The auto industry is still processing the new and confusing electric vehicle credits signed into law by President Joe Biden as part of the Inflation Reduction Act of 2022. Foreign automakers, in particular, are scrambling to find some loophole through the new rules that would seem to disqualify the vast majority of their EV fleets, while others are speeding up plans to build new factories in the US.
EVs built outside North America are not eligible for the $7,500 tax credit. The law also includes provisions aimed at preventing use of battery components or critical minerals derived from China, which currently controls around three-fourths of the global battery market.
Two South Korean automakers — Hyundai and its affiliate, Kia — are threatening legal action over the massive climate and energy bill. The two companies have the second-highest share of the EV market in the US, but they do not currently produce any EVs in the US, Canada, or Mexico.
According to the Financial Times, Chung Eui-sun, the billionaire scion of Hyundai’s founding family and the chair of the Hyundai Group, flew to Washington, DC, this week on an “urgent trade mission” to urge lawmakers to reconsider the law’s strict manufacturing and supply chain requirements. And South Korean Foreign Minister Park Jin leaned on US Secretary of State Antony Blinken in a call this week to make some allowances for foreign-made EVs, according to The Korea Times.
Hyundai is planning on building a massive, $5.5 billion car manufacturing plant near Savannah, Georgia, but likely won’t reach volume production until 2025 — meaning the automaker would not be eligible for the tax credit until then.
Meanwhile, the European Union is claiming the law could violate the World Trade Organization’s rules barring discrimination between trading partners. “We think it’s discriminatory, that it is discriminating against foreign producers in relation to US producers,” said European Commission spokesperson Miriam Garcia Ferrer, according to CNBC. “Of course this would mean that it would be incompatible with the WTO.”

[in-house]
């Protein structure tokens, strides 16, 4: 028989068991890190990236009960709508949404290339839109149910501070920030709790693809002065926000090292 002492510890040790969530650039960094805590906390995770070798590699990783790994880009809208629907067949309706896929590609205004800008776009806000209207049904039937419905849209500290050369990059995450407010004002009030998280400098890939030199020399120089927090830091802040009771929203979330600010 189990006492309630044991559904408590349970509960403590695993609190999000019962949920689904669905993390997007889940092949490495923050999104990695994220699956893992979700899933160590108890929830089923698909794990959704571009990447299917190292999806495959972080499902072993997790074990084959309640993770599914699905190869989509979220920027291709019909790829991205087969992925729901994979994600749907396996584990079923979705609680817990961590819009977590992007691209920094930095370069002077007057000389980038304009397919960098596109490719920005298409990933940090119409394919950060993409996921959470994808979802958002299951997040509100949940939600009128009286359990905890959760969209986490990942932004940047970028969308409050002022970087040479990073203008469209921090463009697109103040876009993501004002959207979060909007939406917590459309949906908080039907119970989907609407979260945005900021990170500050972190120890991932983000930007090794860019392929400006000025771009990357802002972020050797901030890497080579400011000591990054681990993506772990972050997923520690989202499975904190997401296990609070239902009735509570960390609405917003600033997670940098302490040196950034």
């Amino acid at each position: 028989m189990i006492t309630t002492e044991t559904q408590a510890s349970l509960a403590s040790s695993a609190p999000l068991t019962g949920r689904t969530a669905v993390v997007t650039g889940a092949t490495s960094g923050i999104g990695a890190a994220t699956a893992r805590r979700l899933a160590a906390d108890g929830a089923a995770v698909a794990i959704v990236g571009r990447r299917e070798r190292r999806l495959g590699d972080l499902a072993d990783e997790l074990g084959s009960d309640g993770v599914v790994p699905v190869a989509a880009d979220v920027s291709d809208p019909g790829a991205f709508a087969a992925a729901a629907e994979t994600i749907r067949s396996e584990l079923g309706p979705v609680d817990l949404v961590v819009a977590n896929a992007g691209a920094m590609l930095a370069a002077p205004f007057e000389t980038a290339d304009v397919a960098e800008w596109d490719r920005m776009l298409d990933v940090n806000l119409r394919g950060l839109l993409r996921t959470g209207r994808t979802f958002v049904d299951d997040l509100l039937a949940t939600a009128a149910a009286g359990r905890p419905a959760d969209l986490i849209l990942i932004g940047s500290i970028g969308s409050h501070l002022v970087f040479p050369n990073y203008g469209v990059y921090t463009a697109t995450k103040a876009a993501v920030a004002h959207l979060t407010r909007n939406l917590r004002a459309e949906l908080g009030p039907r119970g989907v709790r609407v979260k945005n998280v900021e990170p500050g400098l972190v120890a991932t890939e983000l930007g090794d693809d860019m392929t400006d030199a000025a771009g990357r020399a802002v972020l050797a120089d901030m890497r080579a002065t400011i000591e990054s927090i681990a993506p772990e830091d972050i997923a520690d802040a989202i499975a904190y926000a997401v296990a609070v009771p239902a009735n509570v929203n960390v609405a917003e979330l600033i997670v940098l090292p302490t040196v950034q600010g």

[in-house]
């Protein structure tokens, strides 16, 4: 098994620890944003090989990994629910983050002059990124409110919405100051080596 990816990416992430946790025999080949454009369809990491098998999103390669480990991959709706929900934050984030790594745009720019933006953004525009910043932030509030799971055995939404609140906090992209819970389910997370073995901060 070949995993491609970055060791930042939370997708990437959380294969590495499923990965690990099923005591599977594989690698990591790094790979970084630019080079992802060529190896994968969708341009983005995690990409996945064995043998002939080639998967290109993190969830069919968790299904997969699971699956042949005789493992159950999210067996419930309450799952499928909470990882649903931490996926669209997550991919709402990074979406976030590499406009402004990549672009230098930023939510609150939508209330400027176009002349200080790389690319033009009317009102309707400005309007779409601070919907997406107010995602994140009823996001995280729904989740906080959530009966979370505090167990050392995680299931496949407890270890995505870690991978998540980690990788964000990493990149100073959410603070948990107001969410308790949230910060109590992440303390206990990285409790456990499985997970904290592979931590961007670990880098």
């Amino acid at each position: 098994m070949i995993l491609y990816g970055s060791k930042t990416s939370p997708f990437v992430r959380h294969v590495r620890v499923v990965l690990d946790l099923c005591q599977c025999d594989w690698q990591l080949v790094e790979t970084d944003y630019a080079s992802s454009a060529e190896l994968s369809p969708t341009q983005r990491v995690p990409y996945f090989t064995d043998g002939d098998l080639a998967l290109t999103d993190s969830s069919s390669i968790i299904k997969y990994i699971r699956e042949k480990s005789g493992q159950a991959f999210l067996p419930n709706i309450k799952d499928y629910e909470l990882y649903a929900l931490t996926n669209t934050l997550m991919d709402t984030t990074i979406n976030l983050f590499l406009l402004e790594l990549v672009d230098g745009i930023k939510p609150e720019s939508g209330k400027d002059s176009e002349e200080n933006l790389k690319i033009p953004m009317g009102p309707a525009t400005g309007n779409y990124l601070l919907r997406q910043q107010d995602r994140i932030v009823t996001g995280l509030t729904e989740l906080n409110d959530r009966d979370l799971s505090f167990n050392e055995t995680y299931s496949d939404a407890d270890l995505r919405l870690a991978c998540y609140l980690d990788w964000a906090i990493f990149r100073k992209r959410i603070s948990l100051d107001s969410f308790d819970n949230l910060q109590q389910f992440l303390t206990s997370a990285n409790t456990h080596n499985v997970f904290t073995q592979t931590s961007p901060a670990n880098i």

Even domestic automakers are struggling to ensure their own EVs won’t lose their tax credit eligibility by using batteries with materials mostly sourced from China. “We are working overtime to localize our supply chains and ramp up production,” said Chris Smith, chief government affairs officer at Ford, according to Auto News.
Other companies are speeding up their own plans to make EVs in the US. Earlier this week, Mercedes-Benz announced it had kicked off production of the 2023 EQS SUV at its factory in Tuscaloosa, Alabama, using batteries supplied by a battery factory in Bibb County. And Volkswagen just started producing the 2023 ID.4 electric crossover at its factory in Chattanooga, Tennessee.
So far, the auto industry has invested more than $38 billion through 2026 to bring battery production to the US, according to AlixPartners. Major projects include Panasonic’s $4 billion battery plant in Kansas, which is slated to be one of the largest lithium-ion battery factories in the world, and Hyundai’s battery manufacturing facility in Georgia.
Of course, this was Senator Joe Manchin’s intention all along. The West Virginia Democrat, who was a key negotiator on the Inflation Reduction Act, has typically brushed aside concerns from foreign automakers about the law’s limitations.
“Tell [automakers] to get aggressive and make sure that we’re extracting in North America, we’re processing in North America, and we put a line on China,” Manchin told reporters earlier this month, according to Reuters. “I don’t believe that we should be building a transportation mode on the backs of foreign supply chains. I’m not going to do it.”
But other Democrats have suggested there may be some wiggle room. Michigan Senator Debbie Stabenow told Reuters that “conversations” are ongoing about the new rules. She also noted that the law includes billions of dollars in new loans and grants for auto and battery production in the US.